Michael Wesch: Professor of Anthropology, University Distinguished Teaching Scholar
By Mike Wesch
As a small-town kid growing up 90 miles from Manhattan, I longed to see the world, so when I stepped into my first anthropology class at K-State I knew it was the right major for me. Just four months later I was already living my dream, traveling to Costa Rica and Bolivia to learn Spanish. That was just the beginning. Now I am an anthropology professor at the place that inspired it all and I get to travel the world looking for great untold stories. I get to sit around the cook-fire in New Guinea villages and share stories with life-long friends, explore ancient (and modern) temples throughout southeast Asia, and learn new ways of seeing the world while contemplating who we are and who we might become.
With my friends and family in New Guinea in early 2020. Over the years we have shared over 1,000 meals together and thousands of stories.
My projects involve working with local people to share their lives and stories in ways that can create a visceral sense of “being there” and deepen cross-cultural understanding. So when I am not traveling I am eagerly learning languages so I can truly understand and interact with the people I meet. I also spend a lot of time experimenting with cameras, fpv drones, virtual reality, and any other tools that I think might help me share the lives and stories of the people I meet.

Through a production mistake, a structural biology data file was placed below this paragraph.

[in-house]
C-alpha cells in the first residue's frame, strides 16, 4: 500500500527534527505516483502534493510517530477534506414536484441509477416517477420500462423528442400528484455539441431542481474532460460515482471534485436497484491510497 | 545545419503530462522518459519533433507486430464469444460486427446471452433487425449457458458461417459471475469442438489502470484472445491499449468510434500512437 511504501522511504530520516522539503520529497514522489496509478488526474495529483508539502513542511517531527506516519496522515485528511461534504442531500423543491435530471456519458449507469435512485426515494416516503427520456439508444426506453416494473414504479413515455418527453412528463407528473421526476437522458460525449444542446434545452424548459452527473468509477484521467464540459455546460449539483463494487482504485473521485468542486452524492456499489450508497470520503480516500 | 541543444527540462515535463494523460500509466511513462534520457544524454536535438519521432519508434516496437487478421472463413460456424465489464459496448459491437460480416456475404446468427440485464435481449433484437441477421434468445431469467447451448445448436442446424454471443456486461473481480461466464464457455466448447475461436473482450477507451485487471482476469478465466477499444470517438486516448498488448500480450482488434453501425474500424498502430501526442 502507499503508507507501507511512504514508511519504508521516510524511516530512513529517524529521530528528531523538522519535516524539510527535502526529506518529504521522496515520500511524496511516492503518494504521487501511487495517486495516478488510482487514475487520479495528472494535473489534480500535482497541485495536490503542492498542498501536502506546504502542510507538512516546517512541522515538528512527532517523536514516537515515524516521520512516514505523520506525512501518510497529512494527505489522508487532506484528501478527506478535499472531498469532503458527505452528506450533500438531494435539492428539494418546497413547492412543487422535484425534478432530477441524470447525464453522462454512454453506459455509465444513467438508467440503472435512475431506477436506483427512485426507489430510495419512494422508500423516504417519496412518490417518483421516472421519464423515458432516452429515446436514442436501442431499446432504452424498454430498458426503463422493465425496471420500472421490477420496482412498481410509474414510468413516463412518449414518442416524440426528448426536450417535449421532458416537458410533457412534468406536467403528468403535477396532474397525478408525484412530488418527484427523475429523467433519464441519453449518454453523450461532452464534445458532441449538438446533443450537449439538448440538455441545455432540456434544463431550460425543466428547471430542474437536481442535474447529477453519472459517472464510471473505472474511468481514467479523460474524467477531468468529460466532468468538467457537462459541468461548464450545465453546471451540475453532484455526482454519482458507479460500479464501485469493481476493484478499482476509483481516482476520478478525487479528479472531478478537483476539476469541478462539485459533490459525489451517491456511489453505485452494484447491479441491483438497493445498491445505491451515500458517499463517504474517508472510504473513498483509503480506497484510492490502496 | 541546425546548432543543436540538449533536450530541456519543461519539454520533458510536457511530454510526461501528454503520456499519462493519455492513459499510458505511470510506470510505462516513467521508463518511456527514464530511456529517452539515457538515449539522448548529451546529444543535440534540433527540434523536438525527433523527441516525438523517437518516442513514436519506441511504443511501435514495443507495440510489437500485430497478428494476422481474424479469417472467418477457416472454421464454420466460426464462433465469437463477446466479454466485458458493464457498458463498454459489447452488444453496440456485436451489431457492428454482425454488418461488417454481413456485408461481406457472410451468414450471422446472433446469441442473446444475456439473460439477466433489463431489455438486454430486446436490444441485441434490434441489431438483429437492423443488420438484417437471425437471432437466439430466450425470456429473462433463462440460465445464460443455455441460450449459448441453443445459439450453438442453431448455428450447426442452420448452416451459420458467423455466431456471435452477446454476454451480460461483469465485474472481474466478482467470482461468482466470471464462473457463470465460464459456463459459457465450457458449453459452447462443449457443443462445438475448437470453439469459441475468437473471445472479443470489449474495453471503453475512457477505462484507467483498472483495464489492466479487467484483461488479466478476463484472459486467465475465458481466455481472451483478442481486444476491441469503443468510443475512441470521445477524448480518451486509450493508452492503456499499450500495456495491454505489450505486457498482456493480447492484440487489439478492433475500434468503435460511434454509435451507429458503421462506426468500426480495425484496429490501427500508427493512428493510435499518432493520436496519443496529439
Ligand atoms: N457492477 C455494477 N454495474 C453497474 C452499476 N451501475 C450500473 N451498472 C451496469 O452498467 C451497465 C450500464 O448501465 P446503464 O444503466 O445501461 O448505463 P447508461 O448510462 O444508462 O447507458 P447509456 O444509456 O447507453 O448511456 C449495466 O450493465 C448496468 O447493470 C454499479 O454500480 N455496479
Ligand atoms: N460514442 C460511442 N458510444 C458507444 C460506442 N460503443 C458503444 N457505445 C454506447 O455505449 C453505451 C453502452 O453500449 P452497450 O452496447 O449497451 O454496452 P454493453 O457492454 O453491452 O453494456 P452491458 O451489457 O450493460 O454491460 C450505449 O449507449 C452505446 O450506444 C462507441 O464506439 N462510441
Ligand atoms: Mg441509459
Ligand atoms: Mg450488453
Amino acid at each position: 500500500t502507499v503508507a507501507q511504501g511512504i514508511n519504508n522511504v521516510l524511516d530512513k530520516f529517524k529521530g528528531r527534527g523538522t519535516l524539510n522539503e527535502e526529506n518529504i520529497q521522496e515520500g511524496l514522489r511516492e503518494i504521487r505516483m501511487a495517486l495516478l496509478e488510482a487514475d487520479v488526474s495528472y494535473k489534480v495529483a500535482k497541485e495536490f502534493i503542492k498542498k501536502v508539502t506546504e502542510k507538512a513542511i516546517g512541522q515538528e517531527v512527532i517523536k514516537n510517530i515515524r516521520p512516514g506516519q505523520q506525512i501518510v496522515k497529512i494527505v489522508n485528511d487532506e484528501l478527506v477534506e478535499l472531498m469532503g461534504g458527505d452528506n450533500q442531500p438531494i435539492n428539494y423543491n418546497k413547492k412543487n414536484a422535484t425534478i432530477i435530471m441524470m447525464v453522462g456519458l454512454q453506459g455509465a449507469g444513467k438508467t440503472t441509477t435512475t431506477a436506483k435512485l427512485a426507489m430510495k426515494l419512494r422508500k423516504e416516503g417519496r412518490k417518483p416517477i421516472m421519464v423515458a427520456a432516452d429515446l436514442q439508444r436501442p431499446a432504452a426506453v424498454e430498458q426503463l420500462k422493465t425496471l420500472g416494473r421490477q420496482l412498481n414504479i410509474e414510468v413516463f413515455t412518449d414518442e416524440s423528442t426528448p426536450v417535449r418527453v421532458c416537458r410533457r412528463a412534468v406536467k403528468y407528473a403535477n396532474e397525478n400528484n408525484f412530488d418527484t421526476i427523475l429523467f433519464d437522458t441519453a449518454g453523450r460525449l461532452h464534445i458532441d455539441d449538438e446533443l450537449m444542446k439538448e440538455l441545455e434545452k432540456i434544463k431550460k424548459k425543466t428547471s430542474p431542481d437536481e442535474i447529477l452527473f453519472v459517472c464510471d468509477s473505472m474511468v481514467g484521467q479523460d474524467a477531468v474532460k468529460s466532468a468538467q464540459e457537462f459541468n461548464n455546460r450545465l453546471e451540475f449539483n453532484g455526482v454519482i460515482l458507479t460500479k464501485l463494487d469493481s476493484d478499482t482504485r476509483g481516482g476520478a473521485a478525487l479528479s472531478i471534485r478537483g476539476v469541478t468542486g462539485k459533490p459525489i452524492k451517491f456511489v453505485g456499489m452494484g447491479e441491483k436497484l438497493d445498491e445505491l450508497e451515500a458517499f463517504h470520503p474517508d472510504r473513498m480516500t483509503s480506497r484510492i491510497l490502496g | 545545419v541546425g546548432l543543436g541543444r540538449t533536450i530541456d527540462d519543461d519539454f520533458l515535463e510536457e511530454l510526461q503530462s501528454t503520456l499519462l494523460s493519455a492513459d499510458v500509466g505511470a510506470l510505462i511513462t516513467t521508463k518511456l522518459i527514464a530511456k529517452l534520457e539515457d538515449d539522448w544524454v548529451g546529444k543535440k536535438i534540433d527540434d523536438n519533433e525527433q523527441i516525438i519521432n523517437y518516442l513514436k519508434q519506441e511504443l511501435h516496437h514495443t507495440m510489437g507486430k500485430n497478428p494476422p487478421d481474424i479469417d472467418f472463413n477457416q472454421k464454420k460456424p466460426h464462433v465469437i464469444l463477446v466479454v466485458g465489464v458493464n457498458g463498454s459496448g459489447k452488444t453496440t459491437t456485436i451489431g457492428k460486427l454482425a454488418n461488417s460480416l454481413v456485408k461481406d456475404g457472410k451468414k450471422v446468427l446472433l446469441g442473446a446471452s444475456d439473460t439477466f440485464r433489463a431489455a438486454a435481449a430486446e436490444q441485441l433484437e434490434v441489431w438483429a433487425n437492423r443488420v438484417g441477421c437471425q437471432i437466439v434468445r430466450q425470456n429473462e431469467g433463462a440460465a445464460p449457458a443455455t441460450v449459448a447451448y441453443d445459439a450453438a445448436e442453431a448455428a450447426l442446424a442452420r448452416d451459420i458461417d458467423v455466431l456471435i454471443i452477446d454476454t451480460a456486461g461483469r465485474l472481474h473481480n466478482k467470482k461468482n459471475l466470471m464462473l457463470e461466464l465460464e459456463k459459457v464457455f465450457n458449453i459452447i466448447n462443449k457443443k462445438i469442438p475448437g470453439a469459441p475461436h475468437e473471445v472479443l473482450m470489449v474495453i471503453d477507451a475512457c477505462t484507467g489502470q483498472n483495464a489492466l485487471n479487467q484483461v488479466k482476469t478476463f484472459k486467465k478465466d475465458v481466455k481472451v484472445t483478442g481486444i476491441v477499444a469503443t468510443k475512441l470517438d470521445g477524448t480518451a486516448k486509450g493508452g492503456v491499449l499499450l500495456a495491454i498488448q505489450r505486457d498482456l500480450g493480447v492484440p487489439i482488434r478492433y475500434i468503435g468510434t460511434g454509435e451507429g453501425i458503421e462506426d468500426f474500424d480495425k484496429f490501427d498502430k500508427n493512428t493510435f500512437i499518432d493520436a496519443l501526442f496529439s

I am especially interested in the big questions of life, so I am naturally drawn to the study of different religious beliefs and practices around the world. I love finding new ways of seeing the world, making meaning, and finding peace. Right now I am doing research on Cao Dai, a fascinating religion in Vietnam that combines elements from Christianity, Buddhism, Taoism, Confucianism, Spiritism, and local folk traditions.
I teach classes in Cultural Anthropology, the World’s Religions, and Digital Storytelling by creating weekly “challenges” and activities that ask students to explore and put big ideas into action, rather than just memorizing them for exams. In my cultural anthropology class students explore the human condition by talking to strangers, breaking and building habits, giving up core technologies, and having deep conversations with people radically different from them. In my world religion class students try meditation, raja yoga, tai chi, and prayer while exploring how these practices impact our societies and our brains. And in my digital storytelling classes, I help students create their own visual masterpieces, some of which go on to be featured in international film festivals.